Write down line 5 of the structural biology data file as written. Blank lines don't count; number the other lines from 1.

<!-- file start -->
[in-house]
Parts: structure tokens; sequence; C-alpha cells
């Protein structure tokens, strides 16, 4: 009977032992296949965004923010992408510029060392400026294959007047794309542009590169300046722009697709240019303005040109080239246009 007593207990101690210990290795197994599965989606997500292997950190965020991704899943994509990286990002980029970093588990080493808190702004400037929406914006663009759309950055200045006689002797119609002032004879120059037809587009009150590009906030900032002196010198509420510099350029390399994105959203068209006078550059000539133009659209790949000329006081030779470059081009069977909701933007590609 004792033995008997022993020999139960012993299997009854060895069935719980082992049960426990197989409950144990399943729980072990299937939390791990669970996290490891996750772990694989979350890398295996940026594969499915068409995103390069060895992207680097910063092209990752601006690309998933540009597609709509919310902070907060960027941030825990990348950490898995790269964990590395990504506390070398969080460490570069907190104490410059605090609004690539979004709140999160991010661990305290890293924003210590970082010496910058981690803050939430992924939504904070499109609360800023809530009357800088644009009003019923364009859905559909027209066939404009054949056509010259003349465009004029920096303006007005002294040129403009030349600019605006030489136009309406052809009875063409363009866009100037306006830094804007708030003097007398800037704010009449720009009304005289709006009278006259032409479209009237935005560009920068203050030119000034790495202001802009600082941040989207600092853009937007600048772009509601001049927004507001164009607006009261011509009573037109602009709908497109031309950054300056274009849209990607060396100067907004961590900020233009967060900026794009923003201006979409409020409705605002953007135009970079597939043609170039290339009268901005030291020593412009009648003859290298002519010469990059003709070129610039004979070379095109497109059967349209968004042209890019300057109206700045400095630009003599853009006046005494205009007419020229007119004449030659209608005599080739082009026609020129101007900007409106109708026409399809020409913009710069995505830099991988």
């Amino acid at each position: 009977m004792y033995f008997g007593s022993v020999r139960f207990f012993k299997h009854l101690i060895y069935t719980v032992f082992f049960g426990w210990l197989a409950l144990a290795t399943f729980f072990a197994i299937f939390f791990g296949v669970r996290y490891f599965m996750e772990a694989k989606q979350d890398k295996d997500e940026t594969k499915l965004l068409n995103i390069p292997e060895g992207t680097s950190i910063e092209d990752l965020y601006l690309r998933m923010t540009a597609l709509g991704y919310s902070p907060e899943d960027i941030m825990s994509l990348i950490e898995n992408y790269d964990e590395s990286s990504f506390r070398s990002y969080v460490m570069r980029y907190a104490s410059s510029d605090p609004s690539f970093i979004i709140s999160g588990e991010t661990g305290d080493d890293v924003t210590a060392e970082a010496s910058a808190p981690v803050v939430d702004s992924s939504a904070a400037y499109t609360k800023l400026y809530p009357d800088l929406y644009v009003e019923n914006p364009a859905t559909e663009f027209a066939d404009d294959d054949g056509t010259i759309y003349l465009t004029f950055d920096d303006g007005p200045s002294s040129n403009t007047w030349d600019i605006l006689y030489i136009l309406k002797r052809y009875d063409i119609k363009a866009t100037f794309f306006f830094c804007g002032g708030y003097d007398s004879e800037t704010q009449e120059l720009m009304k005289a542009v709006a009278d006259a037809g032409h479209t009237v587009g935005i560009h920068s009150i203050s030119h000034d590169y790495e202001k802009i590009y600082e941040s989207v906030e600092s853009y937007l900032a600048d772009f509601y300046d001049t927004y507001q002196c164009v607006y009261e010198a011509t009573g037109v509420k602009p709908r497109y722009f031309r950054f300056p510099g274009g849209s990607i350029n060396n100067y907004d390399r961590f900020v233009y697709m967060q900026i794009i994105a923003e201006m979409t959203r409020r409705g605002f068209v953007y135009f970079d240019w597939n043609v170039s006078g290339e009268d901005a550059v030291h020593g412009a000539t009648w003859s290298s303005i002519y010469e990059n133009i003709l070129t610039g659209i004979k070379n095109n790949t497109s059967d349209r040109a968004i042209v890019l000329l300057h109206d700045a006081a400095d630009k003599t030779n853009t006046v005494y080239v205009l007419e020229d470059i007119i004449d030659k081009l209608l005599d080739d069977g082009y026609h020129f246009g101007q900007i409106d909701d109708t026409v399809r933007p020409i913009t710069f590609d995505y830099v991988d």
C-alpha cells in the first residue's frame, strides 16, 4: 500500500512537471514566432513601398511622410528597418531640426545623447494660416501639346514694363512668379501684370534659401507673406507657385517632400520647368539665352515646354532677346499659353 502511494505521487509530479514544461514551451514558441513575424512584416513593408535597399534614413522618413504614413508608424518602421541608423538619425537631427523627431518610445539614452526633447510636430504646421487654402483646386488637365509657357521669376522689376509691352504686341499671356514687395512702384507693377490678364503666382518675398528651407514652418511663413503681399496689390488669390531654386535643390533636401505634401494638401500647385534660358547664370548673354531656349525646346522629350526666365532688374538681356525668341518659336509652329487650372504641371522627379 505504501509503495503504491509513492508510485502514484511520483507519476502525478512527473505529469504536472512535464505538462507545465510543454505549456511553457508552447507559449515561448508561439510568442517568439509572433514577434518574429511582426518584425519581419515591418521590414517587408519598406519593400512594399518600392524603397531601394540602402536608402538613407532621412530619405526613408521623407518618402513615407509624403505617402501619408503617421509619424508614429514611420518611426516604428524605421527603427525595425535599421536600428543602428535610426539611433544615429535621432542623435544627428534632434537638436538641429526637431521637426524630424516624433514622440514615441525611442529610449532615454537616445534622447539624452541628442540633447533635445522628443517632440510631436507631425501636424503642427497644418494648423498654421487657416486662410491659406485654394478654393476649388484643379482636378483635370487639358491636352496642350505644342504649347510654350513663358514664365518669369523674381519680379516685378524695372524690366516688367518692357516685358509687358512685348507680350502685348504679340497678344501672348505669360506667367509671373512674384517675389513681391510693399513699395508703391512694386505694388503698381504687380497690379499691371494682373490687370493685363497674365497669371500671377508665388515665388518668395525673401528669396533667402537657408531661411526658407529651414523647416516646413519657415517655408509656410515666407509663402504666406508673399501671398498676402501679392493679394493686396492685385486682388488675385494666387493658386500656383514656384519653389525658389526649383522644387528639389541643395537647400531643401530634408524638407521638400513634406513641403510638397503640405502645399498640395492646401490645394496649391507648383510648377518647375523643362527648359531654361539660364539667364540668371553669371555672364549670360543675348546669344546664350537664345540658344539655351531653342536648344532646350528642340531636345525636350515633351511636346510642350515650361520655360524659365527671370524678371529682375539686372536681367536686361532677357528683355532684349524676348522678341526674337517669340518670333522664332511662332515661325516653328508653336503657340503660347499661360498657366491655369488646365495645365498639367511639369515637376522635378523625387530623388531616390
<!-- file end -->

C-alpha cells in the first residue's frame, strides 16, 4: 500500500512537471514566432513601398511622410528597418531640426545623447494660416501639346514694363512668379501684370534659401507673406507657385517632400520647368539665352515646354532677346499659353 502511494505521487509530479514544461514551451514558441513575424512584416513593408535597399534614413522618413504614413508608424518602421541608423538619425537631427523627431518610445539614452526633447510636430504646421487654402483646386488637365509657357521669376522689376509691352504686341499671356514687395512702384507693377490678364503666382518675398528651407514652418511663413503681399496689390488669390531654386535643390533636401505634401494638401500647385534660358547664370548673354531656349525646346522629350526666365532688374538681356525668341518659336509652329487650372504641371522627379 505504501509503495503504491509513492508510485502514484511520483507519476502525478512527473505529469504536472512535464505538462507545465510543454505549456511553457508552447507559449515561448508561439510568442517568439509572433514577434518574429511582426518584425519581419515591418521590414517587408519598406519593400512594399518600392524603397531601394540602402536608402538613407532621412530619405526613408521623407518618402513615407509624403505617402501619408503617421509619424508614429514611420518611426516604428524605421527603427525595425535599421536600428543602428535610426539611433544615429535621432542623435544627428534632434537638436538641429526637431521637426524630424516624433514622440514615441525611442529610449532615454537616445534622447539624452541628442540633447533635445522628443517632440510631436507631425501636424503642427497644418494648423498654421487657416486662410491659406485654394478654393476649388484643379482636378483635370487639358491636352496642350505644342504649347510654350513663358514664365518669369523674381519680379516685378524695372524690366516688367518692357516685358509687358512685348507680350502685348504679340497678344501672348505669360506667367509671373512674384517675389513681391510693399513699395508703391512694386505694388503698381504687380497690379499691371494682373490687370493685363497674365497669371500671377508665388515665388518668395525673401528669396533667402537657408531661411526658407529651414523647416516646413519657415517655408509656410515666407509663402504666406508673399501671398498676402501679392493679394493686396492685385486682388488675385494666387493658386500656383514656384519653389525658389526649383522644387528639389541643395537647400531643401530634408524638407521638400513634406513641403510638397503640405502645399498640395492646401490645394496649391507648383510648377518647375523643362527648359531654361539660364539667364540668371553669371555672364549670360543675348546669344546664350537664345540658344539655351531653342536648344532646350528642340531636345525636350515633351511636346510642350515650361520655360524659365527671370524678371529682375539686372536681367536686361532677357528683355532684349524676348522678341526674337517669340518670333522664332511662332515661325516653328508653336503657340503660347499661360498657366491655369488646365495645365498639367511639369515637376522635378523625387530623388531616390